Riders at this year's Ride for Life charity race will be asked to donate half their entry fee to members of the AIS women's team involved in Tuesday's horrific accident. The decision was made as Trust, the event's major sponsor, and the network of smaller sponsors passed the organising committee's plans for monies to be donated as a means of assisting the five women with their rehabilitation.
These same sponsors will then donate half their sponsorship funds to the cause in what will be a massive display of solidarity by all members of the cycling community, with over 800 riders expected to participate in this year's event. This gesture is particularly pertinent as Kate Nichols, involved in the crash in Germany, raced exceptionally well in the Sydney event last year with her father Kevin. Head of the Medical Oncology Department at the Prince of Wales Hospital, Professor Michael Friedlander, who was instrumental in arranging the donation said that "it is the least that we can do."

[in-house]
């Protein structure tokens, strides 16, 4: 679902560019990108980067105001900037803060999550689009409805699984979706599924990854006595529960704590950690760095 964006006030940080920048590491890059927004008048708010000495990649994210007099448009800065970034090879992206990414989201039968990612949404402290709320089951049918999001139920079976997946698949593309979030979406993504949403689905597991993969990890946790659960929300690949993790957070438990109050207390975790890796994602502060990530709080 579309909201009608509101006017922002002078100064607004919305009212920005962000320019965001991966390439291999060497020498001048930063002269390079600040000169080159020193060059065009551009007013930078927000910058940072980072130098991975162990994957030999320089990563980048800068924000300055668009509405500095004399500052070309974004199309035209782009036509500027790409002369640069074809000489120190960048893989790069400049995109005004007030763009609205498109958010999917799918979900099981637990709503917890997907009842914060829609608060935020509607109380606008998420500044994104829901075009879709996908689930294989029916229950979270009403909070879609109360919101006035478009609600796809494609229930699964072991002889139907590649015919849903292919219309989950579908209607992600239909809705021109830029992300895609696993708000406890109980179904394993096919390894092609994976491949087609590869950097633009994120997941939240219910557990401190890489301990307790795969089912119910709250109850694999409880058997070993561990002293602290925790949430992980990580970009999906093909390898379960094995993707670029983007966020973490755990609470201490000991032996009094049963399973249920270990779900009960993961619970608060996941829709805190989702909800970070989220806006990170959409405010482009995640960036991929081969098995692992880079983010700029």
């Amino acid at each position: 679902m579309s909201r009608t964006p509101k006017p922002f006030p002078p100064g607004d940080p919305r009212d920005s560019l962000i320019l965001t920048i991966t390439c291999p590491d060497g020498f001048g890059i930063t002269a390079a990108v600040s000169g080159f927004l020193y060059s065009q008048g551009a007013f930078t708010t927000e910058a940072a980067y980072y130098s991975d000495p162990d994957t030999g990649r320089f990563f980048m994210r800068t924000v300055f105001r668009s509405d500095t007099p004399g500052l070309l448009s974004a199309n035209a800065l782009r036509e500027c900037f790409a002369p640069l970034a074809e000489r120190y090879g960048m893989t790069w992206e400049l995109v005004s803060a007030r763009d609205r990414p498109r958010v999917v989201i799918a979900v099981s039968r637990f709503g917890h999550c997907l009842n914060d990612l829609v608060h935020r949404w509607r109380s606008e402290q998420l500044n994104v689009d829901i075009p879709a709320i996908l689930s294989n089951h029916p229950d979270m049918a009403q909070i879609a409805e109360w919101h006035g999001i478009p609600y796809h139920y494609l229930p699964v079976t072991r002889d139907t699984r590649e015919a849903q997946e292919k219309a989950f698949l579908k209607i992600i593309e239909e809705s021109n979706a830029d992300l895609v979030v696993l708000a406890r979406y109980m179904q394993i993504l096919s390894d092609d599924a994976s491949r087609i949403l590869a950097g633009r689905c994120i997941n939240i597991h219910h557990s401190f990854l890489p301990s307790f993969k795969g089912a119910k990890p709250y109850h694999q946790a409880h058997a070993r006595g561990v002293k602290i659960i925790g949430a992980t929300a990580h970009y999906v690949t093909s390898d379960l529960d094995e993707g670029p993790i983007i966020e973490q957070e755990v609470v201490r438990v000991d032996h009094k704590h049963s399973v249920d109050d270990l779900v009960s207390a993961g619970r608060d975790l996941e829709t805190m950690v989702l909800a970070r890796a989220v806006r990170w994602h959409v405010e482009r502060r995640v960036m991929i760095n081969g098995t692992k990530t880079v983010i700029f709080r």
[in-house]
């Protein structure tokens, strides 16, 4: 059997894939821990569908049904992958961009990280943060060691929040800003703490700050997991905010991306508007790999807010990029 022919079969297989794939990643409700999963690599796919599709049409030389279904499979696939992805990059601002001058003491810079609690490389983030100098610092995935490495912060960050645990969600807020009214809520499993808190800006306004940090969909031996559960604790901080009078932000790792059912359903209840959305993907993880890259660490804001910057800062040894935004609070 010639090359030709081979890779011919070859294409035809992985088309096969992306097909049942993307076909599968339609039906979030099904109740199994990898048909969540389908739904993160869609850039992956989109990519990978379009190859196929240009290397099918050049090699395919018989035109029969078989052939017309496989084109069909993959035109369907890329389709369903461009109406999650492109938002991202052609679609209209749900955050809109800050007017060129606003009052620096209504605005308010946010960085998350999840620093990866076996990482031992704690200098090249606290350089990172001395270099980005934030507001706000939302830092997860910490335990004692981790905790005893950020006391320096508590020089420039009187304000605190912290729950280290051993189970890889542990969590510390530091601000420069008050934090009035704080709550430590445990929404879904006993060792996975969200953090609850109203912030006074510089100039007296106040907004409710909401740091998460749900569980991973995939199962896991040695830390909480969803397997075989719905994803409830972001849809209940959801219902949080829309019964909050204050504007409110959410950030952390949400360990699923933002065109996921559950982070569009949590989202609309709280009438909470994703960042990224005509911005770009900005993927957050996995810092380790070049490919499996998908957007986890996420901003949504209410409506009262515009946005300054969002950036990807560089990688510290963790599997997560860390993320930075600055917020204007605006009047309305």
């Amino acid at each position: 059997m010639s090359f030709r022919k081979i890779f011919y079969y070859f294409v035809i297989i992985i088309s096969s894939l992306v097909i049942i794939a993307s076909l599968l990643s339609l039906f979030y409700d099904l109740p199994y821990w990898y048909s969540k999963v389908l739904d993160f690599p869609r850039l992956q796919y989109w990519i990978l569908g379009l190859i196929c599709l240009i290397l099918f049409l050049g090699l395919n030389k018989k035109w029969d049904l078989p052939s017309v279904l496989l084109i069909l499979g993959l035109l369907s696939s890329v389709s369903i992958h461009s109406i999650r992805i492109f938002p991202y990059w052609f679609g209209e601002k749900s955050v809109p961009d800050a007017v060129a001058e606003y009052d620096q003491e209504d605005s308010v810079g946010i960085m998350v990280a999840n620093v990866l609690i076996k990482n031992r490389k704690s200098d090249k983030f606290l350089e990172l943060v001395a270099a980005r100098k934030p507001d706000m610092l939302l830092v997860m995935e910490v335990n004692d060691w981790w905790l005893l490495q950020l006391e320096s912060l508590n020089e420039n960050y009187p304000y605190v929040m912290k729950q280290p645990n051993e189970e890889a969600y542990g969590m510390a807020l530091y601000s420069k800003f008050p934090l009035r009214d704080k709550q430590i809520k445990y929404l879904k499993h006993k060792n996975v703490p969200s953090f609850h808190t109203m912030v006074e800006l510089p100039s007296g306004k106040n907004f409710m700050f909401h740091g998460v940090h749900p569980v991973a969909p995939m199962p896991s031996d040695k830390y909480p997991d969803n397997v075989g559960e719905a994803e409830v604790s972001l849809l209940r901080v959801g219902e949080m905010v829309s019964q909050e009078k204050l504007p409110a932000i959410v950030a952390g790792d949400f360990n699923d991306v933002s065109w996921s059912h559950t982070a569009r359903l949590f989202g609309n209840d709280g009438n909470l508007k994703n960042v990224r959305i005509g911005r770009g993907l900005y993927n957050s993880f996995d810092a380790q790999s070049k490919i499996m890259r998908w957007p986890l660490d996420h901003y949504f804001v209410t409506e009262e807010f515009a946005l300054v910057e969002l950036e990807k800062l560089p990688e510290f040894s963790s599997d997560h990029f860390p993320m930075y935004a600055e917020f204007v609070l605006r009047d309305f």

Prominent riders such as Ben Kersten and Athens Olympic gold medallist Steven Wooldridge believe the decision is definitely the right one, with Wooldridge having recently experienced the high level of medical care offered in Germany after a fall during racing in France. He said "it's a wonderful gesture from Professor Friedlander and I am sure that the girls will appreciate whatever help they can receive." Commenting further on the impact of the accident, Wooldridge said "it's been a devastating time for our sport - we have already lost a very special person in Amy and the other girls will have a tough time ahead."
The day doesn't lose its focus on cancer survivorship, however, as cyclists will dedicate their ride to loved ones and friends who have fought the battle with cancer by wearing 'I'm a Survivor', 'To Honour' or 'In Memory of' tags. 'Ride for Life' orange silicon bracelets are also available to support the cause at most bicycle shops and at the event. For details on the day's programme, or for application forms visit www.rideforlife.org.au or contact (02) 9382 2589.